On December 7, 2007 2B started misbehaving, and plans for transferring the satellite to a graveyard orbit were drawn. But after a few maneuvers 2B performance stabilized near 98% and the operations were resumed. Since October 1, 2009 3B started performing erratically and reaching inefficiencies as low as 70%, but eventually it stabilized at 90%.[2]

During early 2010, ARSAT decided to transfer the satellite to the 81° West slot, to protect the orbital rights. The state of the satellite was poor, but a slow transfer plan was developed. The process started on April 5 using only 4B+5B pair, the only that still worked perfectly. The maneuver transited very close to other satellites and it even required a small correction on May 26 to keep the separation with another satellite at acceptable levels. The operation showed that 5B had been degraded.[2]

On June 7, 2010, the satellite reached the 81° West slot. But when the first maneuver was performed, thruster 3B was discovered as failed beyond usefulness. As was requested by management, a previously drawn plan using only 4B+5B to send the satellite to a graveyard orbit was put in action. Using mostly the trapped helium and propellant residuals, it successfully put the bird on a 250 km (130 nmi) orbit above GSO and Nahuel 1A was switched off.[2]

While the satellite had anomalies and the last years were difficult, it had an actual life of 13.5 years, for a 12.33 years of design time. It helped train an Argentine ground controller force, that would be fundamental in the operation of the ARSAT-1 and following models.[2]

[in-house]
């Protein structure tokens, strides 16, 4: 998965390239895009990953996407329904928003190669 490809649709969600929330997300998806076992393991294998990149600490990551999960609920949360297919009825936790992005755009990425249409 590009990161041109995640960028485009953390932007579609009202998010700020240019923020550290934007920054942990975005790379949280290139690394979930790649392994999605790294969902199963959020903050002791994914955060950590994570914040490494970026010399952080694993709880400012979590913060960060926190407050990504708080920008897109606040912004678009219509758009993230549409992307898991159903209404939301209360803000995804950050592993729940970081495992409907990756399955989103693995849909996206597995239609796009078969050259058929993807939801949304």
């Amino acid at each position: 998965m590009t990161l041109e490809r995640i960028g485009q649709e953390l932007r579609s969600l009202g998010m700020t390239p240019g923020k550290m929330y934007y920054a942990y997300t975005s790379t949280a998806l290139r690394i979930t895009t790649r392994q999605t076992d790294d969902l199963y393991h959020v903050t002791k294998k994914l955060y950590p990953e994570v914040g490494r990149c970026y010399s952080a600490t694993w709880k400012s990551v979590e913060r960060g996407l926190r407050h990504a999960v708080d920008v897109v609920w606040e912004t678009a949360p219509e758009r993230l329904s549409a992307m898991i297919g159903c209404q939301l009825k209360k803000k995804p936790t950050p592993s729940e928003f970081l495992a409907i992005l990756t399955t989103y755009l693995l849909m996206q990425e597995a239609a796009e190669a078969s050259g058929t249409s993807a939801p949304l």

See also[edit]

References[edit]

  1. ^ "NORAD Catalog". SatelliteDebris.Net. Retrieved 2015-08-24. 
  2. ^ a b c d e f g h i j k l m n Boado, Gustavo; Nahuys, Hugo (June 2012). "Flying a Crippled Satellite" (PDF) (Paper 1293306). SpaceOps 2012, Stockholm. Retrieved 2015-08-24. 
  3. ^ "NSSDC Master Catalog - Nahuel 1A". NASA. Retrieved 2015-08-24. 
  4. ^ a b McDowell, Jonathan. "Launch Log". Jonathan's Space Page. Retrieved 2015-08-25. 
  5. ^ "Nahuel 1". SatBeams. Retrieved 2015-08-24. 
  6. ^ a b Krebs, Gunter Dirk (2015-08-01). "Nahuel 1A". Gunter's Space Page. Retrieved 2015-08-24. 
  7. ^ a b De Dicco, Ricardo A. (March 2009). ARSAT-1: El primer satélite de comunicaciones desarrollado en Argentina (PDF) (in Spanish). Centro Latinoamericano de Investigaciones Científicas y Técnicas. p. 1. Retrieved 2015-08-24. 
  8. ^ a b c "Historia satelital Argentina: Parte 2 (B) La historia de los "Nahuel"" [Argentinas's satellite history Part 2: The Nahuel satellites] (in Spanish). El Blog de Maloco. 2013-07-04. Retrieved 2015-08-24. 
  9. ^ a b Belluscio, Alejandro G. (2014-10-06). "ArSat-1: Argentina to communicate its heightened space ambitions". NASA SpaceFlight. Retrieved 2015-08-25.